ISSUE 14, July 2005

Editorial
The King and the Craft
Quarterly Communication: Speech of the Grand Master and Speech of the Pro Grand Master and Report of the Board of General Purposes Supreme Grand Chapter: Speech of the Pro First Grand Principle and Report of the Committee of General Purposes Grand Lodge dues: Message from the President of the Board of General Purposes
    Masonic Housing: Major changes Finance: Choosing an investment manager Travel: Tantalising Tunisia Goose and Gridiron: Historic Masonic unveiling Extravaganza: Hollywood comes to Grand Lodge Masonic Events: Day of Fun and Medical, University and Legal Lodges' Festival Education: Sheffield Masonic Library and Forthcoming events and The Entered Apprentice Specialist Lodges: Revving up to success and where eagles dare International: The horror of Phuket and Grand Charity team visit disaster area Library and Museum: Fraternal societies Masonic Charities: NMSF and RMBI and RMTGB and Grand Charity
Obituaries, Letters, Book reviews, Gardening

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Where eagles dare

Falcon Lodge No. 1416, based at Thirsk in North Yorkshire, was consecrated in 1872, the first Master being Frederick Bell, Provincial Senior Grand Warden, and here starts the long association with the “Bell and Falcon”.
    The crest of the town of Thirsk, situated between the Yorkshire Dales and Moors, is a falcon poised on a bell, and so it was adopted as the distinguishing characteristic of the new Lodge. The symbolism is seen in the Lodge room on the honours boards, but in particular on the Lodge banner.
    The banner was donated in 1874 by Mrs George Ayre, whose husband became Master in 1878. The banner is in gold thread on a light to dark grey background and displays Masonic symbols, but its central theme is a Peregrine falcon poised on a bell.
    As the Lodge did not have a candidate for its meeting this May, it was decided to hold an open meeting, with ladies and other guests invited to hear a talk from Ben Potter, head falconer of the Birds of Prey and Conservation Centre, Sion Hill Hall, near Thirsk.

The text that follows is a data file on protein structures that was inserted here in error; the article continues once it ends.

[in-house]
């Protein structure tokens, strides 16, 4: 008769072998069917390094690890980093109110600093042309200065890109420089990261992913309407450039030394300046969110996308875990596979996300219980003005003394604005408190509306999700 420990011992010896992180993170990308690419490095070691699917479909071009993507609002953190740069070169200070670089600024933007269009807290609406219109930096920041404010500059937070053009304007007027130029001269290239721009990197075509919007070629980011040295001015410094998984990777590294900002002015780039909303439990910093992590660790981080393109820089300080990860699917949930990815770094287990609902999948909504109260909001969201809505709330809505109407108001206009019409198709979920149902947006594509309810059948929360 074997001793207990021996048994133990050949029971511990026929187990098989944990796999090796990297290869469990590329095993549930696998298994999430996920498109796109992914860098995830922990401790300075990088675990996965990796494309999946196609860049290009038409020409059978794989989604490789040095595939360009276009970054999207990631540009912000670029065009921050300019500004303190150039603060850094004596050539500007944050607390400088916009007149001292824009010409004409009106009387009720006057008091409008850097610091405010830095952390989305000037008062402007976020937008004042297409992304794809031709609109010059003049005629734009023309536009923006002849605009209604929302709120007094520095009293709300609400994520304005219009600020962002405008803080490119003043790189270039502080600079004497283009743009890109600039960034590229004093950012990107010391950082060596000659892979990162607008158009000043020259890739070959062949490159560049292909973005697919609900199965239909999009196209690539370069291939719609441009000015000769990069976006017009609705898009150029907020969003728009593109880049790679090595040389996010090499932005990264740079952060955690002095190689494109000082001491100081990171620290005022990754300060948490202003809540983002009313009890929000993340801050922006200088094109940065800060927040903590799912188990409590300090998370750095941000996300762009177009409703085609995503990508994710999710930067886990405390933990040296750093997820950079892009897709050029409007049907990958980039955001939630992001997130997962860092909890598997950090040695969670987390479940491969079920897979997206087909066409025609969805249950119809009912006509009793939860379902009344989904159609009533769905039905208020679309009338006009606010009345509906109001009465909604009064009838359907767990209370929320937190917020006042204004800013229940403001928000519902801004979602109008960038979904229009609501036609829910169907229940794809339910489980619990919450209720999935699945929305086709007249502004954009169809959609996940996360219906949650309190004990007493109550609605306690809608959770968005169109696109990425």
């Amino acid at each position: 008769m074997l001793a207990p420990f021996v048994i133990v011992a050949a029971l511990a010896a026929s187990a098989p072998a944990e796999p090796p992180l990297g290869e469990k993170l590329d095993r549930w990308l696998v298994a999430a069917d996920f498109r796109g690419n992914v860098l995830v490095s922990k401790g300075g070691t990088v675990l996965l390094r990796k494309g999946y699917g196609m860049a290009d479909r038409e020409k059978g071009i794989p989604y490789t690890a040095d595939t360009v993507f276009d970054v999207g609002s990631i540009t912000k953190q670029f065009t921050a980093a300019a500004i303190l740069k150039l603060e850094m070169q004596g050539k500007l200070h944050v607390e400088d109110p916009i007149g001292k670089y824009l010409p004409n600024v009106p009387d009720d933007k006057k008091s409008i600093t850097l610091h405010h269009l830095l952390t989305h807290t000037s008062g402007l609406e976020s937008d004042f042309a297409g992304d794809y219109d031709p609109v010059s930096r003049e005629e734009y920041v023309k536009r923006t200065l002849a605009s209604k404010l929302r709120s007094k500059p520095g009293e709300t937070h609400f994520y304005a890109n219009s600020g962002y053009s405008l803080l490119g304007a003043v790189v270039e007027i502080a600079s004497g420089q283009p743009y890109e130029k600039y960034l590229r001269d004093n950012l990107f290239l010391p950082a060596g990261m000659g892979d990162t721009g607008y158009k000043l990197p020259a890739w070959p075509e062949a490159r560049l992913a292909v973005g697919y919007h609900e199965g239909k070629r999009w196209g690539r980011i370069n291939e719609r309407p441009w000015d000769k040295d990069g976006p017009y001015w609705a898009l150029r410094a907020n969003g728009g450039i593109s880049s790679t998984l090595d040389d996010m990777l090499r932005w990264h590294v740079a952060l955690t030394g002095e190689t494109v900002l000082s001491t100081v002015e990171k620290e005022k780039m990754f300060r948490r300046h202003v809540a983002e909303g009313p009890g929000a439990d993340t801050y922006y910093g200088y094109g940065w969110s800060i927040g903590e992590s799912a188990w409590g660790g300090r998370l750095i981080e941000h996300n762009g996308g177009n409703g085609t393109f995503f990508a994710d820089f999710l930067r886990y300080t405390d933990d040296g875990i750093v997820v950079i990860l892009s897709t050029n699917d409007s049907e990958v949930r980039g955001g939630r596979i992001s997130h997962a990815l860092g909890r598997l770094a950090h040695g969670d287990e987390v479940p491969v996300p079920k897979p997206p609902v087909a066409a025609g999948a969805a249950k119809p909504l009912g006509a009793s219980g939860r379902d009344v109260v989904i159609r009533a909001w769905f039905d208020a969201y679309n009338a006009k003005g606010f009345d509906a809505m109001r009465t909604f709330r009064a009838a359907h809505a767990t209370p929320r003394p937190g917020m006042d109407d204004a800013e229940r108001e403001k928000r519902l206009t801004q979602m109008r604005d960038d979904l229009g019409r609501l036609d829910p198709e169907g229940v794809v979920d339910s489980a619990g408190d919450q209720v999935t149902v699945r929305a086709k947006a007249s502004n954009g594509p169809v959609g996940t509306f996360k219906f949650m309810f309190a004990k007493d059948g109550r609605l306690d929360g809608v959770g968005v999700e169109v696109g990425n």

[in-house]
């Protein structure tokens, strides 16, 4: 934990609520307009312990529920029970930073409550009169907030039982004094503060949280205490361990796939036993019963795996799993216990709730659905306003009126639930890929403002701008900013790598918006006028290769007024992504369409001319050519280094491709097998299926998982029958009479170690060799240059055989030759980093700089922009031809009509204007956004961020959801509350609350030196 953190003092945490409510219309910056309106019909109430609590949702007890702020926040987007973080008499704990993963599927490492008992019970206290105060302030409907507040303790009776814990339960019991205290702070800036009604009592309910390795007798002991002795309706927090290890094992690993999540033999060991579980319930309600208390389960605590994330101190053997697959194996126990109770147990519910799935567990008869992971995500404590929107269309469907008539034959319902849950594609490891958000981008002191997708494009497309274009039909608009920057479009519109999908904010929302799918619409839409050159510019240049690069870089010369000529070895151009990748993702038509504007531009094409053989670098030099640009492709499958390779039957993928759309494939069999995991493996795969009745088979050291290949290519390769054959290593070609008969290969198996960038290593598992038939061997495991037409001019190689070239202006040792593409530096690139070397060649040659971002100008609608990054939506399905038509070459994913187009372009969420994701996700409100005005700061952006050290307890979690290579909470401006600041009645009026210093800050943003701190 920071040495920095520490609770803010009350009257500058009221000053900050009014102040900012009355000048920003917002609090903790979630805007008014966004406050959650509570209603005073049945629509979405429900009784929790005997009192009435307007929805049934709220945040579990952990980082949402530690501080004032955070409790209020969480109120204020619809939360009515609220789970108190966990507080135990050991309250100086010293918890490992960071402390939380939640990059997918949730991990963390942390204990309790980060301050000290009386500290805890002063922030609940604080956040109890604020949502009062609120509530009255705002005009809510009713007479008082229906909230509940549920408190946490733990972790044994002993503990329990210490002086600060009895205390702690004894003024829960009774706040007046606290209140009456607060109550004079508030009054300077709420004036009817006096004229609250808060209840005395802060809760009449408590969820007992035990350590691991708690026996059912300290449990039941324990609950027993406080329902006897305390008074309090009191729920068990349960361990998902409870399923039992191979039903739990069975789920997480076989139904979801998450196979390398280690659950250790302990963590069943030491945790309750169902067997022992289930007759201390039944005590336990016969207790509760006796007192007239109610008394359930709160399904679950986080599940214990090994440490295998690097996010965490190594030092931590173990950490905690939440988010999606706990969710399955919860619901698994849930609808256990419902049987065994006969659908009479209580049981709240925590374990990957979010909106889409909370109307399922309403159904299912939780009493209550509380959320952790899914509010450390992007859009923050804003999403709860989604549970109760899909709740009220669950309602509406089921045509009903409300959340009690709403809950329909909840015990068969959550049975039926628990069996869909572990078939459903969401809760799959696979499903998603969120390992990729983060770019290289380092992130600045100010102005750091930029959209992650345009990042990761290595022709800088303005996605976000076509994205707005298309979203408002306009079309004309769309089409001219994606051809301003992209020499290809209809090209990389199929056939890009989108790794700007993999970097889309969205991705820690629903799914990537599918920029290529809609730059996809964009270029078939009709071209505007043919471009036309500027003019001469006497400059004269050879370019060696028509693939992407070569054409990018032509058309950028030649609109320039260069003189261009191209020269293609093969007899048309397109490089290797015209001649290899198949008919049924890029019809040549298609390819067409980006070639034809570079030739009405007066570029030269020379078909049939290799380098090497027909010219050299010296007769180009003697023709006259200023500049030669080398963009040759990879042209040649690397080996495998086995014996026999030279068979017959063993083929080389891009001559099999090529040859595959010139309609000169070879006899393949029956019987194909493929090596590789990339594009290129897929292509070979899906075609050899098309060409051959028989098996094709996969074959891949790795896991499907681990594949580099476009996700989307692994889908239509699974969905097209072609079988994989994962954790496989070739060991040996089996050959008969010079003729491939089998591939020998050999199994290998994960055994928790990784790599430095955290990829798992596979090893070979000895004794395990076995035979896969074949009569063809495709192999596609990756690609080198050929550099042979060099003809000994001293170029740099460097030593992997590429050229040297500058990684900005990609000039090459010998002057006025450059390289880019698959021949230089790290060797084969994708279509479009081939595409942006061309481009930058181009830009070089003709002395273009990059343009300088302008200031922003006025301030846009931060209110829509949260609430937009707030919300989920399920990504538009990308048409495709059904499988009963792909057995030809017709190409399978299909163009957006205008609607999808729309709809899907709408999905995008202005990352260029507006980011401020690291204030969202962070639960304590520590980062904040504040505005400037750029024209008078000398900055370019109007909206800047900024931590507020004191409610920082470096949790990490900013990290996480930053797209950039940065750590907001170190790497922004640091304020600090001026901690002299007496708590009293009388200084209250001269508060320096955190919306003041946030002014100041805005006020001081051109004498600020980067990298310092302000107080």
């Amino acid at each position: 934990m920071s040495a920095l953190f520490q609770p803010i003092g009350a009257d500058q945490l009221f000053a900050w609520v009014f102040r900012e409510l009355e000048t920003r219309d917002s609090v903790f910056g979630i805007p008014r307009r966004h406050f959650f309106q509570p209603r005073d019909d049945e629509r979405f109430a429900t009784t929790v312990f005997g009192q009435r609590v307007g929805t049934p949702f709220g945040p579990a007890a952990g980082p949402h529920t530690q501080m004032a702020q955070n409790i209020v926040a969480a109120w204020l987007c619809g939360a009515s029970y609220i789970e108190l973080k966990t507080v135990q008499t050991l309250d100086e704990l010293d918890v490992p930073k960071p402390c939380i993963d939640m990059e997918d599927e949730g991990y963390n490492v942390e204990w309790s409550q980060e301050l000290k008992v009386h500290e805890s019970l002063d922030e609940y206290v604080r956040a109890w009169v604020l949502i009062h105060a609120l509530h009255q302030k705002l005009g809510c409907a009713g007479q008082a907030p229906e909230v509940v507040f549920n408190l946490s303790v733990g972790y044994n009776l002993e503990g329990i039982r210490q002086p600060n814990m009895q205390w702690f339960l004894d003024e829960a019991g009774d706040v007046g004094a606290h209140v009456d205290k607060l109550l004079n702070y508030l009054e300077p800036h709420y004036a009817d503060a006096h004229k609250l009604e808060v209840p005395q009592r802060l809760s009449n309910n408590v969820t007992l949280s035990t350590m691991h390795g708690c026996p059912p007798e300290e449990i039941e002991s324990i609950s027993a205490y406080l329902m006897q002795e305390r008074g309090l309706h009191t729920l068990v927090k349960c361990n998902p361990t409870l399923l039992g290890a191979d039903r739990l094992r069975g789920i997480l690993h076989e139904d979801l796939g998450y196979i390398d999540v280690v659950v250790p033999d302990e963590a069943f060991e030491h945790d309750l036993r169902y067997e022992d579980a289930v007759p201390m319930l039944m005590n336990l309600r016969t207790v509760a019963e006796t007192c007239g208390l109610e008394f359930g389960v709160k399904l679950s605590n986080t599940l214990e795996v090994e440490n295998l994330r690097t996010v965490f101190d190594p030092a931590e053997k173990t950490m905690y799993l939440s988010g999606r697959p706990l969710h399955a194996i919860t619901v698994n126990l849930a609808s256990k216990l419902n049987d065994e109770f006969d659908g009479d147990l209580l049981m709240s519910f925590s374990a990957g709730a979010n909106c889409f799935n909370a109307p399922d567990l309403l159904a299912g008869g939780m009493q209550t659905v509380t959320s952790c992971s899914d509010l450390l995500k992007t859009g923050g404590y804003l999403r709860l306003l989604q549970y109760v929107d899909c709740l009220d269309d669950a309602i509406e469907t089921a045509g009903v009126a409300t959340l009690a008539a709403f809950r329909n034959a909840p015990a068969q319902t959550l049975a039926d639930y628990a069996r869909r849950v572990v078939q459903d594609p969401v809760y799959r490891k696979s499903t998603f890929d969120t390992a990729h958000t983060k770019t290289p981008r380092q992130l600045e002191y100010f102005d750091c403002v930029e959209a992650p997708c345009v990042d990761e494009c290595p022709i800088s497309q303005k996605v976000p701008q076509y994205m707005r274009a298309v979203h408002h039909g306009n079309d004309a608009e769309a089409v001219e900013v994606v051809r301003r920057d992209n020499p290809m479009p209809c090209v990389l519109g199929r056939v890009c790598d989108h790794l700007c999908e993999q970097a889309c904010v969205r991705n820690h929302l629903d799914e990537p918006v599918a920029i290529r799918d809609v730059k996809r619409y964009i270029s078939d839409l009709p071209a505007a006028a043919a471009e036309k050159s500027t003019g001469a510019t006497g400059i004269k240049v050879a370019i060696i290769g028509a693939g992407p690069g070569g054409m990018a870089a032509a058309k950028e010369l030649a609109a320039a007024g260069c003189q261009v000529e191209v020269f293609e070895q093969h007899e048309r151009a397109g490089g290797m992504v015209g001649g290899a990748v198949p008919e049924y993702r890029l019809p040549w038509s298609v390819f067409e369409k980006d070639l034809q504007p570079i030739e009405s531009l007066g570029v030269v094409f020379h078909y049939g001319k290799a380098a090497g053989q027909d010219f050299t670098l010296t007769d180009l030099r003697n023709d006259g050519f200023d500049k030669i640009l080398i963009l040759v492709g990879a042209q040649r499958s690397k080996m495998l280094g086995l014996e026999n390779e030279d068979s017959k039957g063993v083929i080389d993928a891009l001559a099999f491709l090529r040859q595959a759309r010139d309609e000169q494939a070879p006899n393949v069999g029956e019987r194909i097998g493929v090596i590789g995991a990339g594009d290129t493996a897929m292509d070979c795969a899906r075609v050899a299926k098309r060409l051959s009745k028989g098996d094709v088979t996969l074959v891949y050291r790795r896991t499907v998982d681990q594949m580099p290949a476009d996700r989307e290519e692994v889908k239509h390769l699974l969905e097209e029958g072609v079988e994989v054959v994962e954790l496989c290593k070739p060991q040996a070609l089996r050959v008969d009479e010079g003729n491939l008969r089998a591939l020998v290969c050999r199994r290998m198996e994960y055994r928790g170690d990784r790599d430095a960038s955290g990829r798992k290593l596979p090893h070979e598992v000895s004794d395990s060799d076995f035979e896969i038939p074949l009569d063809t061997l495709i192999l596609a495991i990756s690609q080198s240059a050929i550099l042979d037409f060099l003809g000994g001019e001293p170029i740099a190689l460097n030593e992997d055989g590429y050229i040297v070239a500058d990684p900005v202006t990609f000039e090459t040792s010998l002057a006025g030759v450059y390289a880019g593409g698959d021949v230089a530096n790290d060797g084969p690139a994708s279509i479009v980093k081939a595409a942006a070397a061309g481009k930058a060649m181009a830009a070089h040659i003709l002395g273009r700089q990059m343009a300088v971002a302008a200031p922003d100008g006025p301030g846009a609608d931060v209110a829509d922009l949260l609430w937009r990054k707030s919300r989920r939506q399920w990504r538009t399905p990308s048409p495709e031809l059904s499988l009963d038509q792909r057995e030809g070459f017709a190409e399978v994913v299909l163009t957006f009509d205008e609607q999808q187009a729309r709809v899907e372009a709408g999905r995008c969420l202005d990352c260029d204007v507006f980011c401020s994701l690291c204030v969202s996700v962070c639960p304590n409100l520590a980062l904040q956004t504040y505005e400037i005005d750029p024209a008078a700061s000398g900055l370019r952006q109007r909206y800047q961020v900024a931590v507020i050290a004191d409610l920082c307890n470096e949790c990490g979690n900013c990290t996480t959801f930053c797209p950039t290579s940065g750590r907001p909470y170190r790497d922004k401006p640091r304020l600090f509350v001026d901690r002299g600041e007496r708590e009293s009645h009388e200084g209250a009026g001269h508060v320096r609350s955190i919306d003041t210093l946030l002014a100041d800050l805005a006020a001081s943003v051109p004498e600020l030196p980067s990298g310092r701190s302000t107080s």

He did not come alone – but brought with him a selection of birds – to educate everyone about the heritage displayed in the Lodge name. Boxes containing the birds were lifted up the stairs and into the Lodge room.
    At the same time, the first bird to enter the Lodge was on the gloved hand of the Senior Deacon – a Peregrine falcon – the hooded bird sitting quietly and attentively in the unfamiliar surroundings. It was not as nervous as the Senior Deacon. Ben knew how to capture an audience and told us that men liked eagles and ladies liked owls.
    Then, out of the box came Boris the Golden Eagle, weight 10lb 7ozs, wing span eight feet, no hood. Boris scrutinised the audience with an imperial dignity as Ben spoke of the wild origin and future prospects for birds of prey in captive breeding and release programmes. Next out of a box came Bomber, a European Eagle Owl, whom Ben had reared from three days old. Bomber had an affinity with his handler that was clear to see, as he responded loudly every time his name was mentioned.
    The demonstration continued with Poacher, an African Tawny Eagle; Willy, a Grey Eagle Buzzard; Kia, a Red Tail Buzzard; and finally – and to the relief of the Senior Deacon – Peri, the Peregrine Falcon.
    Ben, who gives flying displays three times a day at the Conservation Centre, provided a most interesting evening, and for those of us who were there a memorable one in the Lodge’s history. Many of us now wish to see the birds not just demonstrated but flying.

For further information regarding birds of prey conservation and release programmes, visit www.falconrycentre.co.uk

Falcon Lodge Master Stephen Nicholson holds Boris the Eagle alongside his wife Di, while Peri, the Peregrine falcon, sits quietly in the foreground and left




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